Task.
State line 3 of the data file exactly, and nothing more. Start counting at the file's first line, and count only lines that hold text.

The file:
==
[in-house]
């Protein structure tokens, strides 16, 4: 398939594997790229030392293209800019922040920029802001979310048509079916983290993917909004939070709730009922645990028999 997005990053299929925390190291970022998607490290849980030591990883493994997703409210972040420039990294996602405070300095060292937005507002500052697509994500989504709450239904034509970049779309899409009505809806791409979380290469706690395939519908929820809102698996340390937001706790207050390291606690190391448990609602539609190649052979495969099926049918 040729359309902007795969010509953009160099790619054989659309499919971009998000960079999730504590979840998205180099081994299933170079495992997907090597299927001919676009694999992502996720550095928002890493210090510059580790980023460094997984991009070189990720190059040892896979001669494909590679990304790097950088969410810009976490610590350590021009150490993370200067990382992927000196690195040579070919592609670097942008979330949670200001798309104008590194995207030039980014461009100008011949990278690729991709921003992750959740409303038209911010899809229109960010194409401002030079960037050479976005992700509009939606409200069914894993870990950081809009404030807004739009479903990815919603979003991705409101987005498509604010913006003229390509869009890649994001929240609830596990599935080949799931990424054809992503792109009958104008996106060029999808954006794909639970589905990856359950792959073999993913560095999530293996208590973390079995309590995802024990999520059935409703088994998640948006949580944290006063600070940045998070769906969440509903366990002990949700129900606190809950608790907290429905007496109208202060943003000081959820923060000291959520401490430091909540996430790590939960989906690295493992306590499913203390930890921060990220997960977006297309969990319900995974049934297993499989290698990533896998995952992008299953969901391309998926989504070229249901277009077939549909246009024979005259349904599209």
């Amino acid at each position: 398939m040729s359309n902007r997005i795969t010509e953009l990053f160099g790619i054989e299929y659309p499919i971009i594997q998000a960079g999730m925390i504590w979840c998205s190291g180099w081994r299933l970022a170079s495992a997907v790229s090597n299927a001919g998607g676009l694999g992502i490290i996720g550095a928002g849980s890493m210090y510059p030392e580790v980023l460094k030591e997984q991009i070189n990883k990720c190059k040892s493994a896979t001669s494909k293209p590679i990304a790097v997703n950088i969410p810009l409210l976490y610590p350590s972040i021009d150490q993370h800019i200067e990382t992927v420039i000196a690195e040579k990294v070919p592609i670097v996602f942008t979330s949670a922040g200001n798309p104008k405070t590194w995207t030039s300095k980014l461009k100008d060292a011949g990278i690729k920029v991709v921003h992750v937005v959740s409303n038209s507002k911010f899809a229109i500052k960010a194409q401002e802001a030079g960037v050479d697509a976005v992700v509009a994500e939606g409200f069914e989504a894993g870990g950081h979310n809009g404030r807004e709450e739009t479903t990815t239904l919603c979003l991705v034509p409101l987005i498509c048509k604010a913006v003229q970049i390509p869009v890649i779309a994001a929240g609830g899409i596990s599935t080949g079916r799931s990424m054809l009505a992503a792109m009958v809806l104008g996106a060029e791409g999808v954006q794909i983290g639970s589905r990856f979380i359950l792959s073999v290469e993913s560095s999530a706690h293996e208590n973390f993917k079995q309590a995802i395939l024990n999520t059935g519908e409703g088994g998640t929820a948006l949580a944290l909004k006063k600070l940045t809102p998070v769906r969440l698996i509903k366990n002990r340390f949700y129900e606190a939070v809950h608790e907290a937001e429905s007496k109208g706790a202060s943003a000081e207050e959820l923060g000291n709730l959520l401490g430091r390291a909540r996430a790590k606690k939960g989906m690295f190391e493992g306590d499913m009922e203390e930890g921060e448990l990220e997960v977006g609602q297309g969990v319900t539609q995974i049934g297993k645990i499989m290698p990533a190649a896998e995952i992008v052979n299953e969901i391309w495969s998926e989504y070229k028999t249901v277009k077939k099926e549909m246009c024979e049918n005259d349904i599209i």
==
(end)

């Amino acid at each position: 398939m040729s359309n902007r997005i795969t010509e953009l990053f160099g790619i054989e299929y659309p499919i971009i594997q998000a960079g999730m925390i504590w979840c998205s190291g180099w081994r299933l970022a170079s495992a997907v790229s090597n299927a001919g998607g676009l694999g992502i490290i996720g550095a928002g849980s890493m210090y510059p030392e580790v980023l460094k030591e997984q991009i070189n990883k990720c190059k040892s493994a896979t001669s494909k293209p590679i990304a790097v997703n950088i969410p810009l409210l976490y610590p350590s972040i021009d150490q993370h800019i200067e990382t992927v420039i000196a690195e040579k990294v070919p592609i670097v996602f942008t979330s949670a922040g200001n798309p104008k405070t590194w995207t030039s300095k980014l461009k100008d060292a011949g990278i690729k920029v991709v921003h992750v937005v959740s409303n038209s507002k911010f899809a229109i500052k960010a194409q401002e802001a030079g960037v050479d697509a976005v992700v509009a994500e939606g409200f069914e989504a894993g870990g950081h979310n809009g404030r807004e709450e739009t479903t990815t239904l919603c979003l991705v034509p409101l987005i498509c048509k604010a913006v003229q970049i390509p869009v890649i779309a994001a929240g609830g899409i596990s599935t080949g079916r799931s990424m054809l009505a992503a792109m009958v809806l104008g996106a060029e791409g999808v954006q794909i983290g639970s589905r990856f979380i359950l792959s073999v290469e993913s560095s999530a706690h293996e208590n973390f993917k079995q309590a995802i395939l024990n999520t059935g519908e409703g088994g998640t929820a948006l949580a944290l909004k006063k600070l940045t809102p998070v769906r969440l698996i509903k366990n002990r340390f949700y129900e606190a939070v809950h608790e907290a937001e429905s007496k109208g706790a202060s943003a000081e207050e959820l923060g000291n709730l959520l401490g430091r390291a909540r996430a790590k606690k939960g989906m690295f190391e493992g306590d499913m009922e203390e930890g921060e448990l990220e997960v977006g609602q297309g969990v319900t539609q995974i049934g297993k645990i499989m290698p990533a190649a896998e995952i992008v052979n299953e969901i391309w495969s998926e989504y070229k028999t249901v277009k077939k099926e549909m246009c024979e049918n005259d349904i599209i």